Author: Matthew Stahlman

‘The Apartment,’ Authority, and Consent

This essay contains spoilers. What can a film made in 1960 tell us about the sexual mores of the present? I found myself pondering this question as I rewatched Billy Wilder’s award-winning drama The Apartment recently. The year of its release is important: as The Guardian’s Andrew Pulver notes in a recent appreciation, the story unfolds during a peculiar cultural moment “on the cusp of the permissive era”; prevailing norms were being questioned rather than taken for granted, and the uncertainty casts the characters adrift in a confusion that almost kills them. But this uncertainty, and the consequent effort with which the characters must navigate shifting standards, offers a complex portrait of human sexual relations and courtship. This is a topic of particular pertinence to our own cultural moment and it makes The Apartment a fascinating artefact worth revisiting. The Apartment‘s intellectual value and emotional urgency are generated, in large part, by the contrast between the film’s two main characters and their surroundings. The traits that make Shirley MacLaine’s Fran Kubelik lovable are those that leave her alienated …

Rethinking Romance with Stendhal’s ‘On Love’

Insomnia has its hazy, surreal benefits. “If you’ve never read Stendhal’s On Love, well, you should,” my professor informed me, in a rapid-fire email exchange that took place, improbably, at 3:31 AM. (Somehow, we were both awake.) At the end of the trading of messages, I groaned at the prospect of adding something else to my reading list, set the laptop down, rolled over, and went back to sleep. But my trust in the suggestions of an authority figure was rewarded, as it often is: the next week I found myself not only reading On Love but enjoying it, while formulating questions, thoughts, and ideas in response. The text, a courtship manual of sorts from 1822, is sophisticated and lively. The key term Stendhal introduces, which is central to his vision of romance, is (to use the Americanized spelling) “crystallization”; the term refers to a twig thrown into a salt mine which, when “taken out two or three months later … is covered with brilliant crystals.” Beautiful patterns form around something that wasn’t necessarily beautiful …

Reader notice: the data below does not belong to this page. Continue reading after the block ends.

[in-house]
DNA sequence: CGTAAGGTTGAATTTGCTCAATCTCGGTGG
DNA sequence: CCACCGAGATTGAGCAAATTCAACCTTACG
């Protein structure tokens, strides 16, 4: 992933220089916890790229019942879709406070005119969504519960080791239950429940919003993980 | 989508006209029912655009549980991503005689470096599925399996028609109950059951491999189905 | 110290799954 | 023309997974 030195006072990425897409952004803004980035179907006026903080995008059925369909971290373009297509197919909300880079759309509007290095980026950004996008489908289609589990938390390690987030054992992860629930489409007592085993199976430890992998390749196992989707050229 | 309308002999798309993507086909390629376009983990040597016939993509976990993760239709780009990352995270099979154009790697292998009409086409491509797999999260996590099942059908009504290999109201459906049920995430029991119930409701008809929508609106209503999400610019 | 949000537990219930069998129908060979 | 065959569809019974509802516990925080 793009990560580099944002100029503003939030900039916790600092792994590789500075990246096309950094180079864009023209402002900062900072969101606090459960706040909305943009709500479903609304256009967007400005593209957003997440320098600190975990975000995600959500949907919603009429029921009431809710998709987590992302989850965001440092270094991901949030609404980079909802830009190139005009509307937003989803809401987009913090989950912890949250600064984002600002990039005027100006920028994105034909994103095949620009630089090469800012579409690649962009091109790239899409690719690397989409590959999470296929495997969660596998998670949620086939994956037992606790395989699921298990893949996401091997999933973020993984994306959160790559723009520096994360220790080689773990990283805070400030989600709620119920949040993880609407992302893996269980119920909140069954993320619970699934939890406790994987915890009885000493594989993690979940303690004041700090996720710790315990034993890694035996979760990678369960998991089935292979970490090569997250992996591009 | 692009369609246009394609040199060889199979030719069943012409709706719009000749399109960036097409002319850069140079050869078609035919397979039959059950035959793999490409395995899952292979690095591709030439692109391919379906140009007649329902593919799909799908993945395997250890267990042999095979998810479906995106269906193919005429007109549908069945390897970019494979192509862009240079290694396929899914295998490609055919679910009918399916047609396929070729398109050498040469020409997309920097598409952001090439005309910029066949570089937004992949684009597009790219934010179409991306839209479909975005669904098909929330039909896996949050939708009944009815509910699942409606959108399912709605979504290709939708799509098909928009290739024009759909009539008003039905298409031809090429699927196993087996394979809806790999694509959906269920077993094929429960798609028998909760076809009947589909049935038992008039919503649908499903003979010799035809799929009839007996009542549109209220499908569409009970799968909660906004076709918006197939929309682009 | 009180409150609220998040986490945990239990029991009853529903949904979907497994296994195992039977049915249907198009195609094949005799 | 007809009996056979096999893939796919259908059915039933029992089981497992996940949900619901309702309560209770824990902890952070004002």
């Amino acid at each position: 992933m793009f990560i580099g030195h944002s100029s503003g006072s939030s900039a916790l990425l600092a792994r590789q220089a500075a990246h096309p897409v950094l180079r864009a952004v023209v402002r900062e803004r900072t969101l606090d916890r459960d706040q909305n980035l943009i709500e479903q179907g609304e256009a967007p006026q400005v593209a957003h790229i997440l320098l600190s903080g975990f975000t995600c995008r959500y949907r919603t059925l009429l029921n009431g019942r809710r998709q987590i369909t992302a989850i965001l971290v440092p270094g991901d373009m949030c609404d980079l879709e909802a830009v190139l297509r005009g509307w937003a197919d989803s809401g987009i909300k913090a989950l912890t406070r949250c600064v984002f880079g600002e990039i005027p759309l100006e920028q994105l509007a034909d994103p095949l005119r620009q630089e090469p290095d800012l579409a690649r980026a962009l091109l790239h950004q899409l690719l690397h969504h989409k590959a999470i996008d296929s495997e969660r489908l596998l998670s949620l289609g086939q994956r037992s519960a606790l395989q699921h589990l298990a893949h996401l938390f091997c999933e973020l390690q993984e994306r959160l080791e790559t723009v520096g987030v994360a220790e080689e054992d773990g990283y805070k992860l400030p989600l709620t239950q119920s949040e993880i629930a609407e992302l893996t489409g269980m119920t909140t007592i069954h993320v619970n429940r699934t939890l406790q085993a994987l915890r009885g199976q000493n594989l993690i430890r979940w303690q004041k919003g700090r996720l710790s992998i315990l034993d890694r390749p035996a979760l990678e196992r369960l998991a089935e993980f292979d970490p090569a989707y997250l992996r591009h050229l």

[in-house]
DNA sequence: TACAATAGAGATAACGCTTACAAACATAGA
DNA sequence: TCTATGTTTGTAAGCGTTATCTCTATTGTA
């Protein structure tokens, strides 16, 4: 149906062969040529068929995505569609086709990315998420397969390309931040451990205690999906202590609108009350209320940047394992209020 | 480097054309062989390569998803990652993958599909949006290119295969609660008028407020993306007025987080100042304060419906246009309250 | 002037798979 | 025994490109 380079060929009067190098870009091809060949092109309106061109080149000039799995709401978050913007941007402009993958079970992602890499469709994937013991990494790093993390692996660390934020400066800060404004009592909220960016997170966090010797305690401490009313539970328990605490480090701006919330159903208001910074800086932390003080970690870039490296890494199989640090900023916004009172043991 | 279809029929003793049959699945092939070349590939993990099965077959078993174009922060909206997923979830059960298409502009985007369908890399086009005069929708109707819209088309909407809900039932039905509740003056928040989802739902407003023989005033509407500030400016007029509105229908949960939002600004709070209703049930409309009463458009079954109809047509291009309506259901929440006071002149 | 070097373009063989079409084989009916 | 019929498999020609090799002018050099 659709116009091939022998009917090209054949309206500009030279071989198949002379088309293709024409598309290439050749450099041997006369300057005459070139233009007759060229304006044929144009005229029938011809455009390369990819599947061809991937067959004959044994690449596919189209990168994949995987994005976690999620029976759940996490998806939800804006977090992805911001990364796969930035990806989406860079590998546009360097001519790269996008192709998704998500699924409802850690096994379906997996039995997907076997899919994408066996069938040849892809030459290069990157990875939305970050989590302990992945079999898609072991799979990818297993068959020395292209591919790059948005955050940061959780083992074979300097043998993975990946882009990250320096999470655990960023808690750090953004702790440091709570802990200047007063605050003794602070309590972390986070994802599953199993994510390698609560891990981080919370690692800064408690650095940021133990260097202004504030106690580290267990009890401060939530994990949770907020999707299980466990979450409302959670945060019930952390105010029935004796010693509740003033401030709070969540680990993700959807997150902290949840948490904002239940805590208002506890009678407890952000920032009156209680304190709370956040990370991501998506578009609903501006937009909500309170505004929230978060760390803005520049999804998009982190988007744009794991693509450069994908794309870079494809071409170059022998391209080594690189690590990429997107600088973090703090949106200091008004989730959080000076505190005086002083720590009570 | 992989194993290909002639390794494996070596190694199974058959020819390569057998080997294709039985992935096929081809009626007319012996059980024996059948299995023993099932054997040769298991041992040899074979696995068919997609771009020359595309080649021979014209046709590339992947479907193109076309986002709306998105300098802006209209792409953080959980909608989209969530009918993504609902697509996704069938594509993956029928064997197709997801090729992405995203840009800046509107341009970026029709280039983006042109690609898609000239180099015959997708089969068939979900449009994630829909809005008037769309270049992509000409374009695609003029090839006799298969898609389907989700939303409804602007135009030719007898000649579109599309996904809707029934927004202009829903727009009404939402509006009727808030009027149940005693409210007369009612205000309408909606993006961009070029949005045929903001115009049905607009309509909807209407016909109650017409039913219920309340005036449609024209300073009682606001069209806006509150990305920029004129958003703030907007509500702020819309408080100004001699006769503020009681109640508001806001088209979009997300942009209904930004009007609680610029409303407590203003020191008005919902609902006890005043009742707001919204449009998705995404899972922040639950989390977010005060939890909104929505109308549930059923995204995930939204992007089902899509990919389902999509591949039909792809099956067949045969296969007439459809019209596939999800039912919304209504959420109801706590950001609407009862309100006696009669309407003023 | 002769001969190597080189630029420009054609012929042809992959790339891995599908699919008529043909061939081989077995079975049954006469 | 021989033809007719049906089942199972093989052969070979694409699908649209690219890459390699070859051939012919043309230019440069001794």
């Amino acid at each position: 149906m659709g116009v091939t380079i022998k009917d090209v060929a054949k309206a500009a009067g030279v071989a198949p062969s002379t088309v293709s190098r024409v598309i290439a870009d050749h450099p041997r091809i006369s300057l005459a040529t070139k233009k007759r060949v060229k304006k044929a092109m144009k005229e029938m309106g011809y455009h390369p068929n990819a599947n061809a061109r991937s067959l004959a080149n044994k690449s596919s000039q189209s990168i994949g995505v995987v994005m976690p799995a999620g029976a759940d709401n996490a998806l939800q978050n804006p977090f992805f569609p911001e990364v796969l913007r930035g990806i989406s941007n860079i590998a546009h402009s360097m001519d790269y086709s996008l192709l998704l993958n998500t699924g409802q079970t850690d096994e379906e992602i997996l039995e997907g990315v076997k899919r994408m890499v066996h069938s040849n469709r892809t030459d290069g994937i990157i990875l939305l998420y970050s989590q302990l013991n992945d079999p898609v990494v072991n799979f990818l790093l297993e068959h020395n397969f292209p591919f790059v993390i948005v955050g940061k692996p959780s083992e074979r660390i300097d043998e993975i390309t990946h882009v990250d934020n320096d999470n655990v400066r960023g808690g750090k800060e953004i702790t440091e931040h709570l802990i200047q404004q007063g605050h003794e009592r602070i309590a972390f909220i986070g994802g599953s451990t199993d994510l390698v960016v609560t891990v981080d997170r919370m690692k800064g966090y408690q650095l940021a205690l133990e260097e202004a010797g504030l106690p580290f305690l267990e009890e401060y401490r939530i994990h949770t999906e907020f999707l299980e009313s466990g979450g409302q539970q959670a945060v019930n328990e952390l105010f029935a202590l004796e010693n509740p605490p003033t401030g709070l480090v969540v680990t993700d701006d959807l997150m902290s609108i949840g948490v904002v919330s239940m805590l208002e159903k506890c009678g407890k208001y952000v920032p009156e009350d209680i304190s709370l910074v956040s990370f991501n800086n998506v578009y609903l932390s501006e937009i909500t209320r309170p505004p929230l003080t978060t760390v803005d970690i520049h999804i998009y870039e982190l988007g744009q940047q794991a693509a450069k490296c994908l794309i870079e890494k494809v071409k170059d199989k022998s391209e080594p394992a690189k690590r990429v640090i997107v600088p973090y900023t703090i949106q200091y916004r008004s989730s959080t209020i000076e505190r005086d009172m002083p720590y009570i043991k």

Read Houellebecq To Free Your Mind

Let’s say that you, like many Quillette readers, are part of the broad coalition that aims to promote greater engagement with dangerous ideas and fight political correctness – call it cultural libertarianism if you wish, but in reality the coalition includes many social conservatives and others who don’t really fit that label. What should you read? Who should your intellectual heroes be? An obvious answer is John Stuart Mill; approving references to Mill’s wonderful On Liberty have become something of a ritual for those of us with such concerns. But there’s room for more heroes besides Mill, and room for disagreement and debate about who those figures should be. In this essay, I’d like to suggest that the contemporary French novelist Michel Houellebecq may be such a figure. Though Houellebecq has a large international audience and many Quillette readers are surely familiar with his work, I find that his name isn’t invoked that often in the discussions of cultural issues with which we are concerned. But it should be. Houellebecq has something to offer to …